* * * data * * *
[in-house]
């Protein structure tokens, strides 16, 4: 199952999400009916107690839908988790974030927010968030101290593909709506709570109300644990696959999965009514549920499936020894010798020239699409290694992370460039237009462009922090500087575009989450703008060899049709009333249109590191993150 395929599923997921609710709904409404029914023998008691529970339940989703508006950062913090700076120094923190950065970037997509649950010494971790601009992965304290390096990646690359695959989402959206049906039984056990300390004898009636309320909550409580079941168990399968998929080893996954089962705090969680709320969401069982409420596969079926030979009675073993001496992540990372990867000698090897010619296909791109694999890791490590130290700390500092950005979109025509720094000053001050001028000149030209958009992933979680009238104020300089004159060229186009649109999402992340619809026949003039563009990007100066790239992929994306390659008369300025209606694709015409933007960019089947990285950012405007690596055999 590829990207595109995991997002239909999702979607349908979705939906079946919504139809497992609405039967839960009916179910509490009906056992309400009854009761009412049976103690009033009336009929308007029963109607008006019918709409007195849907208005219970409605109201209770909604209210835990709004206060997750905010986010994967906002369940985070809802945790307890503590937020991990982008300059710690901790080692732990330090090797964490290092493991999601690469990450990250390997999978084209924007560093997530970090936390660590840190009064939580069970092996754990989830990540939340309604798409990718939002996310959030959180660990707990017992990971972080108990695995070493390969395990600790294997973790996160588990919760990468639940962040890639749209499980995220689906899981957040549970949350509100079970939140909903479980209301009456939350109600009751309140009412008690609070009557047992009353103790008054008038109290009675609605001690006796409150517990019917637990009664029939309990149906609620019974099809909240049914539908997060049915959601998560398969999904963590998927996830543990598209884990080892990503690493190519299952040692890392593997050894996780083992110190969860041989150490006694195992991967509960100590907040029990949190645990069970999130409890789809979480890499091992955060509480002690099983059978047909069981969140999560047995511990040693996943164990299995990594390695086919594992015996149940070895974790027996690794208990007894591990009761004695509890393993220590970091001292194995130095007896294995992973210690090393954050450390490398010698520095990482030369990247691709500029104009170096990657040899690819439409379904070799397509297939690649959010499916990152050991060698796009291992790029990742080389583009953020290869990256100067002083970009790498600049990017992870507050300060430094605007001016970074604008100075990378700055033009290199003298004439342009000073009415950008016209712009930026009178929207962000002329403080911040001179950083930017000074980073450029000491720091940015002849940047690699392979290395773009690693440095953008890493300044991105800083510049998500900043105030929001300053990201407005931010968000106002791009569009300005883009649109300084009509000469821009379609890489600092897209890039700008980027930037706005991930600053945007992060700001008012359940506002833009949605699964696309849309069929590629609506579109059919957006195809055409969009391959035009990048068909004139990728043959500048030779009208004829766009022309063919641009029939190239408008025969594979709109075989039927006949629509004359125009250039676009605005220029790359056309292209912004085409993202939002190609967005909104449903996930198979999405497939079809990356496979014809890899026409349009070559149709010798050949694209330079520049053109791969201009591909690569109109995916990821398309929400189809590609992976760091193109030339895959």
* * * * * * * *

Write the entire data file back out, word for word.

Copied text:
[in-house]
């Protein structure tokens, strides 16, 4: 199952999400009916107690839908988790974030927010968030101290593909709506709570109300644990696959999965009514549920499936020894010798020239699409290694992370460039237009462009922090500087575009989450703008060899049709009333249109590191993150 395929599923997921609710709904409404029914023998008691529970339940989703508006950062913090700076120094923190950065970037997509649950010494971790601009992965304290390096990646690359695959989402959206049906039984056990300390004898009636309320909550409580079941168990399968998929080893996954089962705090969680709320969401069982409420596969079926030979009675073993001496992540990372990867000698090897010619296909791109694999890791490590130290700390500092950005979109025509720094000053001050001028000149030209958009992933979680009238104020300089004159060229186009649109999402992340619809026949003039563009990007100066790239992929994306390659008369300025209606694709015409933007960019089947990285950012405007690596055999 590829990207595109995991997002239909999702979607349908979705939906079946919504139809497992609405039967839960009916179910509490009906056992309400009854009761009412049976103690009033009336009929308007029963109607008006019918709409007195849907208005219970409605109201209770909604209210835990709004206060997750905010986010994967906002369940985070809802945790307890503590937020991990982008300059710690901790080692732990330090090797964490290092493991999601690469990450990250390997999978084209924007560093997530970090936390660590840190009064939580069970092996754990989830990540939340309604798409990718939002996310959030959180660990707990017992990971972080108990695995070493390969395990600790294997973790996160588990919760990468639940962040890639749209499980995220689906899981957040549970949350509100079970939140909903479980209301009456939350109600009751309140009412008690609070009557047992009353103790008054008038109290009675609605001690006796409150517990019917637990009664029939309990149906609620019974099809909240049914539908997060049915959601998560398969999904963590998927996830543990598209884990080892990503690493190519299952040692890392593997050894996780083992110190969860041989150490006694195992991967509960100590907040029990949190645990069970999130409890789809979480890499091992955060509480002690099983059978047909069981969140999560047995511990040693996943164990299995990594390695086919594992015996149940070895974790027996690794208990007894591990009761004695509890393993220590970091001292194995130095007896294995992973210690090393954050450390490398010698520095990482030369990247691709500029104009170096990657040899690819439409379904070799397509297939690649959010499916990152050991060698796009291992790029990742080389583009953020290869990256100067002083970009790498600049990017992870507050300060430094605007001016970074604008100075990378700055033009290199003298004439342009000073009415950008016209712009930026009178929207962000002329403080911040001179950083930017000074980073450029000491720091940015002849940047690699392979290395773009690693440095953008890493300044991105800083510049998500900043105030929001300053990201407005931010968000106002791009569009300005883009649109300084009509000469821009379609890489600092897209890039700008980027930037706005991930600053945007992060700001008012359940506002833009949605699964696309849309069929590629609506579109059919957006195809055409969009391959035009990048068909004139990728043959500048030779009208004829766009022309063919641009029939190239408008025969594979709109075989039927006949629509004359125009250039676009605005220029790359056309292209912004085409993202939002190609967005909104449903996930198979999405497939079809990356496979014809890899026409349009070559149709010798050949694209330079520049053109791969201009591909690569109109995916990821398309929400189809590609992976760091193109030339895959």